Has Social Security ever told you (or a family member) that your benefit payment amount was too high, you were overpaid, and you owe money to the Agency? Ever wondered how overpayments occur and what SSA is doing to correct and prevent these errors?
We’ll assume you answered “yes” above, so sharpen your pencil, grab a calculator, and take a seat. It’s time for a quick lesson on Social Security benefit overpayments.
We bring this up because, in a recent audit report, we estimated that over 10 years, SSA paid 4 million people about $16.8 billion more than they were supposed to receive. To make these estimates, our auditors reviewed about 1,500 in-pay Disability Insurance (DI) and Supplemental Security Income (SSI) cases from 2003.
The overpayment totals are one thing, but what causes those payment errors?
Social Security overpayments occur for a number of reasons, as the audit listed:
1. Work Activity or Change in Income
Payment errors related to work activity or income changes can happen a number of ways: beneficiaries don’t report these changes to SSA when they’re required to, SSA doesn’t schedule work activity reviews with beneficiaries as it’s encourage to do, or beneficiaries actively conceal the information from SSA (this is fraud, by the way). You can read more about these types of overpayments here.
2. Medical Improvement
When SSA finds beneficiaries medically improve, the agency terminates benefits. Beneficiaries, however, can appeal the termination decision and request that benefits continue during the appeals process—if the termination decision is upheld, payments made during the appeals process are “overpayments,” but they’re considered unavoidable because law requires SSA to make payments during the appeal.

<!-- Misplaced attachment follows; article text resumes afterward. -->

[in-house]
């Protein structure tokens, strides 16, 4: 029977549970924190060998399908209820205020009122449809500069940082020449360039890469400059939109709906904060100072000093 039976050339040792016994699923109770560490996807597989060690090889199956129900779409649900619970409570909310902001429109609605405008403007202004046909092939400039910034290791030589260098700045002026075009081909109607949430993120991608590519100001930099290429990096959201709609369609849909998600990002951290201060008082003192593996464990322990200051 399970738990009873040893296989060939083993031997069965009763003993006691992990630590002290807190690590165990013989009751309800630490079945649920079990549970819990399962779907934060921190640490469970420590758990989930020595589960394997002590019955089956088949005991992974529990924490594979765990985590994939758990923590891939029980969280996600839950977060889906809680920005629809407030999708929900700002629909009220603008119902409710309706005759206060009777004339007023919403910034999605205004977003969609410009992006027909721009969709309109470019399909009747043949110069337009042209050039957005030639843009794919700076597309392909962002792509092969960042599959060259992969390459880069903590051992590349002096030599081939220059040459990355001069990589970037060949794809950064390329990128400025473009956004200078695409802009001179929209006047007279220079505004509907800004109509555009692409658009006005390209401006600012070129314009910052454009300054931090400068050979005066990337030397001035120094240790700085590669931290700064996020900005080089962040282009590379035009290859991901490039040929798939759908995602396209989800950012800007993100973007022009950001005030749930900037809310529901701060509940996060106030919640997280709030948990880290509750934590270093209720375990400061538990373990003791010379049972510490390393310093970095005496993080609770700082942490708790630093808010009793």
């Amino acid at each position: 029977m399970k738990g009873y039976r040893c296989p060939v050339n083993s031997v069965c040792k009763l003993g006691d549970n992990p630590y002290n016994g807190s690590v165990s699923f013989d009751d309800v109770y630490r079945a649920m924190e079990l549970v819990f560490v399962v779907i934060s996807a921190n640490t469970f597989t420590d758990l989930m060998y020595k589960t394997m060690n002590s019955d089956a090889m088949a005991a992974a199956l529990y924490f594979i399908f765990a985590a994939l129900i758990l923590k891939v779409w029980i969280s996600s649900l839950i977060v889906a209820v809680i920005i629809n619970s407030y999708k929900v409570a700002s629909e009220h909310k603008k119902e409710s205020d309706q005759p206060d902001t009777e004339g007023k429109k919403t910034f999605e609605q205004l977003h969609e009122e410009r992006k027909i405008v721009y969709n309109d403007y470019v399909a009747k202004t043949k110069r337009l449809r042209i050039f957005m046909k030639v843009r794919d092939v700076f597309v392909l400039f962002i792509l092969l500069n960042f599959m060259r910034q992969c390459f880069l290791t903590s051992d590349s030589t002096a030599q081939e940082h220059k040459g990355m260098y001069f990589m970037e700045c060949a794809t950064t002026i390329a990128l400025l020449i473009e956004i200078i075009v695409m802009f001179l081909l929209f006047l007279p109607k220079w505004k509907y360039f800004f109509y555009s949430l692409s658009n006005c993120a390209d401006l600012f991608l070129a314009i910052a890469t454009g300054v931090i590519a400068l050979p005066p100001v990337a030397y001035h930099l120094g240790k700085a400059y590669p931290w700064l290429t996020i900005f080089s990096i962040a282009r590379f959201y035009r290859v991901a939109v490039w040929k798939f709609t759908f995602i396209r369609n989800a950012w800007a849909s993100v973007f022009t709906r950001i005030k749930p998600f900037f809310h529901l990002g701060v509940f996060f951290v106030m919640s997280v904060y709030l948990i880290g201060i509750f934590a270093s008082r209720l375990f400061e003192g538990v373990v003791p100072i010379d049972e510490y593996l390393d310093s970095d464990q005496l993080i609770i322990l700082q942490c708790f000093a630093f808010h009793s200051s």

3. Multiple-Reason Combined Overpayment
This one, actually, is self-explanatory.
4. Imprisonment or Fugitive Status
The Social Security Act prohibits payments to people in prison or fugitive felons actively fleeing law enforcement. The Inspector General recently discussed with Congress our and SSA’s efforts to prevent payments to prisoners and fugitive felons.
5. Payment Issues after Death
We’ve long encouraged SSA to maintain accurate death records to terminate payments to deceased beneficiaries, limit overpayments, and prevent deceased payee fraud. You might remember the Inspector General discussed this issue with “60 Minutes” and Congress earlier this year.
Recovering and Preventing Overpayments
We estimated SSA had recovered $8.1 billion of the $16.8 billion in overpayments, meaning people repaid the money to SSA. It can take SSA years to recover an overpayment (beneficiaries can dispute overpayments, overpayments can be reconsidered, beneficiaries can pursue a payment plan or a settlement, etc.)
Overpayment notices aren’t hard and fast, however. SSA also waived or cancelled $2.4 billion of the overpayments identified in the audit. SSA can waive an overpayment collection if the beneficiary isn’t at fault and meets other criteria.
SSA is also taking steps to avoid overpayments. For example:
- Proposing computer data matches so it can receive wage information on beneficiaries and ensure correct benefit amounts;
- Using third-party databases to verify beneficiaries’ property and resources (which can affect payment amounts); and
- Prioritizing regular reviews to make sure people are still eligible for payments, according to SSA rules.
For perspective, last year SSA paid $141 billion to 11 million DI beneficiaries, and $51 billion to 8 million SSI recipients. Still, we and SSA take payment accuracy seriously, so it’s worthwhile to review this information, to identify overpayments, and to alert the Agency and Social Security stakeholders about these issues.
For much more information, check out the report, Overpayments in SSA’s Disability Programs – A 10-Year Study. Class dismissed!